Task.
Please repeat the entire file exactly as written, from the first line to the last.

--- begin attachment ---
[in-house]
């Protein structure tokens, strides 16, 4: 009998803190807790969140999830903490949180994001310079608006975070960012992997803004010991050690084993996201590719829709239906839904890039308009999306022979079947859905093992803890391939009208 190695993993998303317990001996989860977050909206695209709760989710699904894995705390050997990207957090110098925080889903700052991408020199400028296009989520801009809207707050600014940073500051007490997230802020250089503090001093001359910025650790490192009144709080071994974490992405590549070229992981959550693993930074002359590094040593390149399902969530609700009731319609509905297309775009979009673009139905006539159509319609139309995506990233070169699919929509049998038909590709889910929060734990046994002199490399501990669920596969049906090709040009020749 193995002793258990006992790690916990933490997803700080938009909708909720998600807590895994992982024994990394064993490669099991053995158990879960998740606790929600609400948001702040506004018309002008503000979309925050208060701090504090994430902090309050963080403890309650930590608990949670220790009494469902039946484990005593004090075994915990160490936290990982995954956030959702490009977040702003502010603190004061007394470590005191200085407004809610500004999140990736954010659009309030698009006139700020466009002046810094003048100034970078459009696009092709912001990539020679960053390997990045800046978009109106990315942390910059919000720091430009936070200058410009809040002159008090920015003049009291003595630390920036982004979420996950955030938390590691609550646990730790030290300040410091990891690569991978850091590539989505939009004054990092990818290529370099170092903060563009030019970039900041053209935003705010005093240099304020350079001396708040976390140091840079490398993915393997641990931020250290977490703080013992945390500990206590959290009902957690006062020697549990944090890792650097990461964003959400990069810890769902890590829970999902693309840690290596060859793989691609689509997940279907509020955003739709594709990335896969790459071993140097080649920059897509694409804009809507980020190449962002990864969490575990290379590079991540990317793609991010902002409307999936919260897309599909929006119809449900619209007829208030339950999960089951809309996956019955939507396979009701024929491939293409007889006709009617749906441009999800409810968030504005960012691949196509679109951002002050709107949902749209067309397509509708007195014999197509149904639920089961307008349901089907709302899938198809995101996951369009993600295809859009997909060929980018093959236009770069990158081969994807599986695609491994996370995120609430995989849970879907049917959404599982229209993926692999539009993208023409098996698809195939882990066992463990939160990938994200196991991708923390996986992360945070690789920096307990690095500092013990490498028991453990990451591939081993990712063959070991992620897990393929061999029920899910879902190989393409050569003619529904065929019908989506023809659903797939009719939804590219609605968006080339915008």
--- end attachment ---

[in-house]
């Protein structure tokens, strides 16, 4: 009998803190807790969140999830903490949180994001310079608006975070960012992997803004010991050690084993996201590719829709239906839904890039308009999306022979079947859905093992803890391939009208 190695993993998303317990001996989860977050909206695209709760989710699904894995705390050997990207957090110098925080889903700052991408020199400028296009989520801009809207707050600014940073500051007490997230802020250089503090001093001359910025650790490192009144709080071994974490992405590549070229992981959550693993930074002359590094040593390149399902969530609700009731319609509905297309775009979009673009139905006539159509319609139309995506990233070169699919929509049998038909590709889910929060734990046994002199490399501990669920596969049906090709040009020749 193995002793258990006992790690916990933490997803700080938009909708909720998600807590895994992982024994990394064993490669099991053995158990879960998740606790929600609400948001702040506004018309002008503000979309925050208060701090504090994430902090309050963080403890309650930590608990949670220790009494469902039946484990005593004090075994915990160490936290990982995954956030959702490009977040702003502010603190004061007394470590005191200085407004809610500004999140990736954010659009309030698009006139700020466009002046810094003048100034970078459009696009092709912001990539020679960053390997990045800046978009109106990315942390910059919000720091430009936070200058410009809040002159008090920015003049009291003595630390920036982004979420996950955030938390590691609550646990730790030290300040410091990891690569991978850091590539989505939009004054990092990818290529370099170092903060563009030019970039900041053209935003705010005093240099304020350079001396708040976390140091840079490398993915393997641990931020250290977490703080013992945390500990206590959290009902957690006062020697549990944090890792650097990461964003959400990069810890769902890590829970999902693309840690290596060859793989691609689509997940279907509020955003739709594709990335896969790459071993140097080649920059897509694409804009809507980020190449962002990864969490575990290379590079991540990317793609991010902002409307999936919260897309599909929006119809449900619209007829208030339950999960089951809309996956019955939507396979009701024929491939293409007889006709009617749906441009999800409810968030504005960012691949196509679109951002002050709107949902749209067309397509509708007195014999197509149904639920089961307008349901089907709302899938198809995101996951369009993600295809859009997909060929980018093959236009770069990158081969994807599986695609491994996370995120609430995989849970879907049917959404599982229209993926692999539009993208023409098996698809195939882990066992463990939160990938994200196991991708923390996986992360945070690789920096307990690095500092013990490498028991453990990451591939081993990712063959070991992620897990393929061999029920899910879902190989393409050569003619529904065929019908989506023809659903797939009719939804590219609605968006080339915008």